If you put good in, you get good outBy Lisa Goldsberry
August 8, 2014
Turn to PR for the best advice on sending a press release
In today’s age of social media and 24-hour news generation, many companies wonder if there are still best and worst times to distribute press releases. Of course, there are some consistent tenets that hold true, such as not sending a press release on a Saturday afternoon just before a major holiday (reporters will not be in the office to see it) or on April 1. However, is one day and time better than another?
No matter when you send your press release, there is no guarantee that it will be converted into a news article. Nonetheless, there are strategies you can adopt to make it more likely that you will attract a reporter’s attention and get the positive media coverage you seek.
The best tips to improve your chances for a successful press release
Target the right reporter for the job (and get his name right). One of the most common complaints from journalists is that they constantly receive releases that don’t interest them, either because the topic is something they don’t write about anymore or it’s something they have never written about. As a result, these releases are ignored and/or deleted.
Make it interesting. According to a recent survey of more than 500 writers, most don’t want you to send a basic, boring release that they can just slap their name on and call it a day. The releases that stand out are those that contain exclusive research, breaking news and emotional stories. With all the new technology available, you could also choose to add multimedia elements or even create a video news release.
There is no perfect time for a press release, but most writers admit that they prefer to receive information in the morning. Additionally, a certain amount of timing and good common sense is in order. For example, if there is a major news event occurring, such as a natural disaster or horrific tragedy that has captured everyone’s attention, you should wait until things calm down.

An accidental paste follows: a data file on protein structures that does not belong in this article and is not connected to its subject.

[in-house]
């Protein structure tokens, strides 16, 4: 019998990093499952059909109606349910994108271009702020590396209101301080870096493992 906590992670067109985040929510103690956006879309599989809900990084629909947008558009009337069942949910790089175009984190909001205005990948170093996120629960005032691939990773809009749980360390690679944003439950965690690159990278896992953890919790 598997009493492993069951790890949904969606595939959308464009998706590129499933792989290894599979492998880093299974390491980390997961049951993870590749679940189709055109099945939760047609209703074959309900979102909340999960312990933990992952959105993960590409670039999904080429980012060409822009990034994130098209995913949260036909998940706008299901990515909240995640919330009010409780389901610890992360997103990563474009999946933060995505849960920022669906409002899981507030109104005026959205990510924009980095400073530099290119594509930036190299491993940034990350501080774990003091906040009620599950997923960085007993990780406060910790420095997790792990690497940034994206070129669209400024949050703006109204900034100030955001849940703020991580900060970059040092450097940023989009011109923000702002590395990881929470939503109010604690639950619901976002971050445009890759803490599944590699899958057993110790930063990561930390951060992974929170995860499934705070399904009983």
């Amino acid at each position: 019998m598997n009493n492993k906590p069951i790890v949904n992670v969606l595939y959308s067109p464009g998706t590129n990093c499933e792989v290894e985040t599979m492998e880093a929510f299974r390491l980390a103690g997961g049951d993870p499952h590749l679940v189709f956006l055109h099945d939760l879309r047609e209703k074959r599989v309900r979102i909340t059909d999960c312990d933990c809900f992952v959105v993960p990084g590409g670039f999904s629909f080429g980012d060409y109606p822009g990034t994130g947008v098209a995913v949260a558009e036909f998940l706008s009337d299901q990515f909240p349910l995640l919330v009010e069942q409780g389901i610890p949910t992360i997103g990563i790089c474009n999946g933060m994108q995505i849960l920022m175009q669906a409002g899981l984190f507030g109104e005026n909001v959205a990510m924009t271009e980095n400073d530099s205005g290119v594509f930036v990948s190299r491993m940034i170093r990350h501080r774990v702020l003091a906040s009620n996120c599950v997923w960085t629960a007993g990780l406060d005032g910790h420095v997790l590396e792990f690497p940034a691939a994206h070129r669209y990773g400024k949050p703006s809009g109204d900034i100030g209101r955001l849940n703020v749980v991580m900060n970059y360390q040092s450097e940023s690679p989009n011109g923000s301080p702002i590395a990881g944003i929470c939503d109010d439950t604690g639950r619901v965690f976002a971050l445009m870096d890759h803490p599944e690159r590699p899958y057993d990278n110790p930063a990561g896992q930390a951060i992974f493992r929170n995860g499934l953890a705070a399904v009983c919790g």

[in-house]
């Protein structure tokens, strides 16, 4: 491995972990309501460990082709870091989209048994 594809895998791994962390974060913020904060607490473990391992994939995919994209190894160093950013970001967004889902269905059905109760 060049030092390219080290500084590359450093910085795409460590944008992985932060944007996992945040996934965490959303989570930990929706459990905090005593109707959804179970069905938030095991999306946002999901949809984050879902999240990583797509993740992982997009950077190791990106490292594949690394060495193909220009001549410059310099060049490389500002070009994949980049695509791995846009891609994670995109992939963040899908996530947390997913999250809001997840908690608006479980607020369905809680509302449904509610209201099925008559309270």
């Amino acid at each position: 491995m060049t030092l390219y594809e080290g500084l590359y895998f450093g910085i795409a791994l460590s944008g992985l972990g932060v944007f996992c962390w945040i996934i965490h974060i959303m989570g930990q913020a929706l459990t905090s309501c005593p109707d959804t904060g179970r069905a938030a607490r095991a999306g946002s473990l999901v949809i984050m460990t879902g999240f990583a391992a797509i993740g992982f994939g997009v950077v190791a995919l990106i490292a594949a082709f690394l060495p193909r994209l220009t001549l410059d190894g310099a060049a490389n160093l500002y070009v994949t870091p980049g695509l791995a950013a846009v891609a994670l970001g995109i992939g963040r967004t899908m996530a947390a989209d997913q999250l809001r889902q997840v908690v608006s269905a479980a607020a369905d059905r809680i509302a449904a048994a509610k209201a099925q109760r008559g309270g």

When sending a press release by email, make sure it has a great subject line. It may also help to include a word or two specific to the reporter’s area of interest to peak his curiosity. Just think of it like you would a book: If the title doesn’t interest you, you won’t pick it up.
Pay attention to the rules and deadlines of the news outlet, as well as the section you’re targeting. Features magazines will be different than a hard-hitting news organization, and online publications are not the same as industry-specific journals.
The best ways to make the most of every press release
It is important to remember that press releases should not comprise your entire media strategy. Instead, it can be just one component of your content distribution plan. Basically, you will want to extend the life of the information. In addition, you don’t have to only rely on media to distribute your news. Other ways to make good use of a press release include:
Mentioning the information in your company blog
Include it in the news section of your website
Communicate with and request feedback from followers on your social media network
The best advice on press releases
Of course, you could always skip the worry and hire the right PR firm to handle all this for you. At Axia, we understand the ins and outs of press releases and the importance of getting your story out to key audiences. Tell us about your past experiences with press releases and we will show you how to make it better.
Lisa Goldsberry is a writer for Axia Public Relations with more than 15 years of public relations experience. She specializes in business, higher education and technology PR. Connect with Axia Public Relations on Twitter at @axiapr.
Topics: public relations, news release
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